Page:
Imports surge behind reconsideration of South Korea trade deal

By Prasun Bose

The rapid rise in imports from South Korea is the reason why the Trump administration is looking to overhaul the U.S.-Korea Trade Agreement (KORUS).

In the latest example of President Trump’s efforts to refocus trade on home shores, the joint committee for the agreement is set to meet in Washington D.C. next month to review its terms.

KORUS was penned under the Obama govenrment in 2012 with the promise of it being a ‘major win for American workers and businesses’. 

U.S. Trade Representative Robert Lighthizer argues the opposite has been the reality, with exports to South Korea also taking a hit in the intervening years.

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“Since KORUS went into effect, our trade deficit in goods with Korea has doubled from $13.2 billion to $27.6 billion, while U.S. goods exports have actually gone down,” he said.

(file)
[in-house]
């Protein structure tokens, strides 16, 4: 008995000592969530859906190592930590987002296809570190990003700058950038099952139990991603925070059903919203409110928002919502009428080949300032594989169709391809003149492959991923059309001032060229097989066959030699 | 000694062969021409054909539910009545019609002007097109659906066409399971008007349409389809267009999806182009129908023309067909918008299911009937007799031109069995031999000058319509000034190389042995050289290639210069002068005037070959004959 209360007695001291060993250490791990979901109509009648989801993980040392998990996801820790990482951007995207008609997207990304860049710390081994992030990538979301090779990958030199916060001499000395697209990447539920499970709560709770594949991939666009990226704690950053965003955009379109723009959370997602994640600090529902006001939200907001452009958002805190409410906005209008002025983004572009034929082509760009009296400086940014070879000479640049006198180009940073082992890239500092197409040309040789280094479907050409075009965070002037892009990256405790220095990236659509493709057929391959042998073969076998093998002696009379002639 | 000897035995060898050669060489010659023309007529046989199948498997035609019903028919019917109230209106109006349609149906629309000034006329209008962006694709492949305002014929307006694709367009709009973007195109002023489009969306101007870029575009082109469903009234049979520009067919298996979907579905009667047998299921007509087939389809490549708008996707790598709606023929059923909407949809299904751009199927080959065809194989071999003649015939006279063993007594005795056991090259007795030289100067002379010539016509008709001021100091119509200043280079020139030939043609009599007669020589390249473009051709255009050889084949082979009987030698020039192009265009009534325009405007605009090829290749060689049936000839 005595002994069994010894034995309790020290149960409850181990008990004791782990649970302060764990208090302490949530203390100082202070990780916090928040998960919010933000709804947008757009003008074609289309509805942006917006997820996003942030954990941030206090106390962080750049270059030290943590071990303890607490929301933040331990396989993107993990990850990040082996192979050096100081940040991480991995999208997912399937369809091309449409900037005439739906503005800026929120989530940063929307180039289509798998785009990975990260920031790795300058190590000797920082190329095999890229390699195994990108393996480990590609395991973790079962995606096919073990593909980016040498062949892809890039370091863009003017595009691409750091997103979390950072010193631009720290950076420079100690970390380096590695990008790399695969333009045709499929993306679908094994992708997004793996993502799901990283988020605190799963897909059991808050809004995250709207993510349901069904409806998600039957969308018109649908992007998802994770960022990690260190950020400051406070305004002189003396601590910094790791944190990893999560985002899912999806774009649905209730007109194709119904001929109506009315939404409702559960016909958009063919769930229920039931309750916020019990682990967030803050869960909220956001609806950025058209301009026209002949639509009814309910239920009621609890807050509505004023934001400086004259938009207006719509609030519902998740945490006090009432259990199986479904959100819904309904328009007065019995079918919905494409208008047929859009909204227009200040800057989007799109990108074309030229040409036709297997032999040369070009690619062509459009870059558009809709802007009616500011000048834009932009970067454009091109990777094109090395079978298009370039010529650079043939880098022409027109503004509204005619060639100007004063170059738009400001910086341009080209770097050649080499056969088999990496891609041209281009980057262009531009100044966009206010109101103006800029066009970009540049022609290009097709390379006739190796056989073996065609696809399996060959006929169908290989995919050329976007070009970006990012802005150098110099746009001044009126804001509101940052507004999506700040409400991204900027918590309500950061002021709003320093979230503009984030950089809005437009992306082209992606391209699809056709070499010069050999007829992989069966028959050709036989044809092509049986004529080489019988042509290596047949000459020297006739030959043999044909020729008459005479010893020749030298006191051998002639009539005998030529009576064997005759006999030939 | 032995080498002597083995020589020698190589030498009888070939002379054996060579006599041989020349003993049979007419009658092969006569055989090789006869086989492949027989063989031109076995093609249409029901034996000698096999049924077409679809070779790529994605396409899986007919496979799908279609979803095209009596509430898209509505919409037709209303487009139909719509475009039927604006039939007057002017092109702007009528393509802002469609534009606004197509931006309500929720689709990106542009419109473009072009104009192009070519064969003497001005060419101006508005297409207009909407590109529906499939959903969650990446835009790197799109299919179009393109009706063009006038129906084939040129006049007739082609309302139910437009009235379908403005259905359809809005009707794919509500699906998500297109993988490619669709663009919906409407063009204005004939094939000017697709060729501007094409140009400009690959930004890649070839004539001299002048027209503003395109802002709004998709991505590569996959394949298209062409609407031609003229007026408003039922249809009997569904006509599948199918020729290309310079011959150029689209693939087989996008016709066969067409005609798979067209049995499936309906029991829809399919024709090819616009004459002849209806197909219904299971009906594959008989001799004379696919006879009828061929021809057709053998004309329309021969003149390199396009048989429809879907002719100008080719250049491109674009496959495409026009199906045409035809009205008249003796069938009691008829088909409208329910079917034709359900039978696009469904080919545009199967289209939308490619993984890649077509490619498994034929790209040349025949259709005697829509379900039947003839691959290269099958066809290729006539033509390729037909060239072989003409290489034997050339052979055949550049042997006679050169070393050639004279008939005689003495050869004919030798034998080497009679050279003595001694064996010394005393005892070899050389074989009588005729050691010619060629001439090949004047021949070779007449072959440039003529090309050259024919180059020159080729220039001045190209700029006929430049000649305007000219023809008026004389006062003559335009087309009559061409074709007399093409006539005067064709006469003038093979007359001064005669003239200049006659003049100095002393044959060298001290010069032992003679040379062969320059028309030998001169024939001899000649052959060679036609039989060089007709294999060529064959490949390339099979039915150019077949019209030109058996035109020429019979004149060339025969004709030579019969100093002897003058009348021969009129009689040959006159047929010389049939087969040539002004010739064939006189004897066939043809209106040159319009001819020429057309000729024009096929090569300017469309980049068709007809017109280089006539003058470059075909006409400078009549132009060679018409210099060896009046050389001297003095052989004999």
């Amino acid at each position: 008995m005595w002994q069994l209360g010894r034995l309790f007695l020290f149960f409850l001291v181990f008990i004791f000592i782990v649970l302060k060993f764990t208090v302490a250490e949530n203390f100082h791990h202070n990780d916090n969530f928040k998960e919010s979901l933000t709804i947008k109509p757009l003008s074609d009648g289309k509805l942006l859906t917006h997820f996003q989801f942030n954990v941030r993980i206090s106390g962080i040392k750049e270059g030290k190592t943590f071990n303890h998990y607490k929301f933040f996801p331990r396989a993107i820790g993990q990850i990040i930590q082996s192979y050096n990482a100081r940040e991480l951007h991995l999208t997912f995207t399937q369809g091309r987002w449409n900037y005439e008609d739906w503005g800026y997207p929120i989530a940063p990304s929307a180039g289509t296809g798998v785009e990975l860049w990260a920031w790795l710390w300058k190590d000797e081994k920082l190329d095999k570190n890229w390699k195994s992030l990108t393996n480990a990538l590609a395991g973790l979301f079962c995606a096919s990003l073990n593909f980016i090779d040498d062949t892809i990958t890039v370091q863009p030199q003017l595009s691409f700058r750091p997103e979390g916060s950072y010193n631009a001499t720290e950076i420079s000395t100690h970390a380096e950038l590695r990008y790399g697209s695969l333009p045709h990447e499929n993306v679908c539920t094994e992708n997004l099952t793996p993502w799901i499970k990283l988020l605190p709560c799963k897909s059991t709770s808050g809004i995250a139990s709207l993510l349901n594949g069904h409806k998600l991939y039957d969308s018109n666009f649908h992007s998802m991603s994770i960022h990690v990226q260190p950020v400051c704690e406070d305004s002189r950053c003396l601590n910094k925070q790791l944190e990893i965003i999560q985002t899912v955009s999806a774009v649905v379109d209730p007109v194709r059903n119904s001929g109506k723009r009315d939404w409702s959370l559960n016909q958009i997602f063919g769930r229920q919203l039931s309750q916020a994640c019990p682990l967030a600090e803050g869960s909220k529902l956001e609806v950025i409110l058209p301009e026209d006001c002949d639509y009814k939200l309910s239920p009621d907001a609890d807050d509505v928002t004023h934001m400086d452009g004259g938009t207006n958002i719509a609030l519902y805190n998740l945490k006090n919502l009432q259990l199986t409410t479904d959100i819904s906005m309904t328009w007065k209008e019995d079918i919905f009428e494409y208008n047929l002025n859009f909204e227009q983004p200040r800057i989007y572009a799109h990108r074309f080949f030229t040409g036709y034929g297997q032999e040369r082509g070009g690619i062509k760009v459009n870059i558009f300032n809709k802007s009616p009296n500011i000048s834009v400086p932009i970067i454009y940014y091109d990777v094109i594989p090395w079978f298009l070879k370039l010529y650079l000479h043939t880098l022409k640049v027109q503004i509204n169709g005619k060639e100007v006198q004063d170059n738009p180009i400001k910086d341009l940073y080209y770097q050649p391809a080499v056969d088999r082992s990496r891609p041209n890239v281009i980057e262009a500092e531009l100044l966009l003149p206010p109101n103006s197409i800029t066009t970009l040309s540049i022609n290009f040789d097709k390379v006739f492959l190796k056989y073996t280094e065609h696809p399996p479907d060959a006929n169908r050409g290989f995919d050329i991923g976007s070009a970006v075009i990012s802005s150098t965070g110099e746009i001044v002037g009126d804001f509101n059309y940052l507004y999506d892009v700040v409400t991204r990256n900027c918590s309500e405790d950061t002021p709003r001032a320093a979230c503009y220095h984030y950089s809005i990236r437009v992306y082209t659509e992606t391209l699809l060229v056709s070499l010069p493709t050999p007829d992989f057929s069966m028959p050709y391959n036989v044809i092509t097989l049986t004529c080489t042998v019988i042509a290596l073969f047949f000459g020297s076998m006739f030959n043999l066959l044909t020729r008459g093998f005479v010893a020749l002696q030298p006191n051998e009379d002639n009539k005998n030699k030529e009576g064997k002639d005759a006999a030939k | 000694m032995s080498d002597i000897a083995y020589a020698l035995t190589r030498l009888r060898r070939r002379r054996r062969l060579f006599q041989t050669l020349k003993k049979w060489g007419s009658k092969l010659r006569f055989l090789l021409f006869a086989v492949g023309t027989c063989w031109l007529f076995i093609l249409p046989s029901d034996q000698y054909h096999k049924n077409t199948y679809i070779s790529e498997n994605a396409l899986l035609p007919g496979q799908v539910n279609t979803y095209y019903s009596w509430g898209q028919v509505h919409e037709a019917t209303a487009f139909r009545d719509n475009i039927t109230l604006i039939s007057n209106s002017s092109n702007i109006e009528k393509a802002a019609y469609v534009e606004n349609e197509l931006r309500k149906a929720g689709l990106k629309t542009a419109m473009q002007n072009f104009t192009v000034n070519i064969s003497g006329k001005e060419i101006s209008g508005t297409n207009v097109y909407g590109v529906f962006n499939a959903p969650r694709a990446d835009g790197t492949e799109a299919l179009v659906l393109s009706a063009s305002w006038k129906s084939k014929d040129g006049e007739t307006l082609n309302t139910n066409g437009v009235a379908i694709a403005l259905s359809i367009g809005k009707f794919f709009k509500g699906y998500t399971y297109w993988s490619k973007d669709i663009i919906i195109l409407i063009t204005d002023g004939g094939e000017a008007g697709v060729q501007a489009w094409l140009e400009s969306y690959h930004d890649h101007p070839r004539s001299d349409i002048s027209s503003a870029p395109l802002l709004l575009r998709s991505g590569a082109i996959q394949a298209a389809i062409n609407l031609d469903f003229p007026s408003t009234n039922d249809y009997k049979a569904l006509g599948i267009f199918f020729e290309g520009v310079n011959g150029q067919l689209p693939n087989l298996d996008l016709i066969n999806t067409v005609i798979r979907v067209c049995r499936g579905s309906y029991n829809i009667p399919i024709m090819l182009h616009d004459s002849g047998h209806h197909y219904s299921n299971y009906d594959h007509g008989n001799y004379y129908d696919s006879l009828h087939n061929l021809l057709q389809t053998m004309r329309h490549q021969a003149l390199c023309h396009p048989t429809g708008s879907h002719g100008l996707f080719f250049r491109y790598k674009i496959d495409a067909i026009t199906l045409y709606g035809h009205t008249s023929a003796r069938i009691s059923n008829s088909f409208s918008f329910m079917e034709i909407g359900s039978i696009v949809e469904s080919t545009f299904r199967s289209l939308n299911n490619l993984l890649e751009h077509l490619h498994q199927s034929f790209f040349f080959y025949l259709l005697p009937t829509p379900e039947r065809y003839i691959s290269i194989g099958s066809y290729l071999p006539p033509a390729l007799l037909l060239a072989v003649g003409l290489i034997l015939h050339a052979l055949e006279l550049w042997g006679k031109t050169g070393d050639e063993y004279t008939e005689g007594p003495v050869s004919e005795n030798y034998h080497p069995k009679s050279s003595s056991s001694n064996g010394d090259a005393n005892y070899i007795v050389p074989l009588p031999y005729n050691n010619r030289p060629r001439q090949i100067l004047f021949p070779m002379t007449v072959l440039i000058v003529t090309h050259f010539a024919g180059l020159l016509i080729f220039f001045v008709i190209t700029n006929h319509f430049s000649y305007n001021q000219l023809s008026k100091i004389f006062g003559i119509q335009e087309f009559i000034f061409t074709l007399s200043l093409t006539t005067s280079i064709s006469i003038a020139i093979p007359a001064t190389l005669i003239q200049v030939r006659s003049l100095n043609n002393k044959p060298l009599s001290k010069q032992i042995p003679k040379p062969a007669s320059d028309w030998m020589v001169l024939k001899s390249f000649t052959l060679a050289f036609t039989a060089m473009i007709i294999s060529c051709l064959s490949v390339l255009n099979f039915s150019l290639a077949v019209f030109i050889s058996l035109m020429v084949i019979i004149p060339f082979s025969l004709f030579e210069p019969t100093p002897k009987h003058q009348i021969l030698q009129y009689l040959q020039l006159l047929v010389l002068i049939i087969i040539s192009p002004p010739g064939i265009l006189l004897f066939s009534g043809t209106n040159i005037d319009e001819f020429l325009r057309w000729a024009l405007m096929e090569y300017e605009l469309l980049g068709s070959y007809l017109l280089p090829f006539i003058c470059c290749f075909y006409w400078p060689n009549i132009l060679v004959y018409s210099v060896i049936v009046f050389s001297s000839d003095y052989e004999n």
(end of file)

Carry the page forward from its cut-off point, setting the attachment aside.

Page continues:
“This is quite different from what the previous Administration sold to the American people when it urged approval of this Agreement. We can and must do better.”

In an interview earlier this year, Trump called the deal “horrible” and a “one-way street”. 

“We will meet and discuss mutual interests and concerns. Our stance is that we have not agreed on renegotiation of the deal,” Yeo Han-koo of South Korea's trade ministry told Reuters.

This development follows the President’s withdrawal from 12-nation Trans Pacific Partnership agreement in January.


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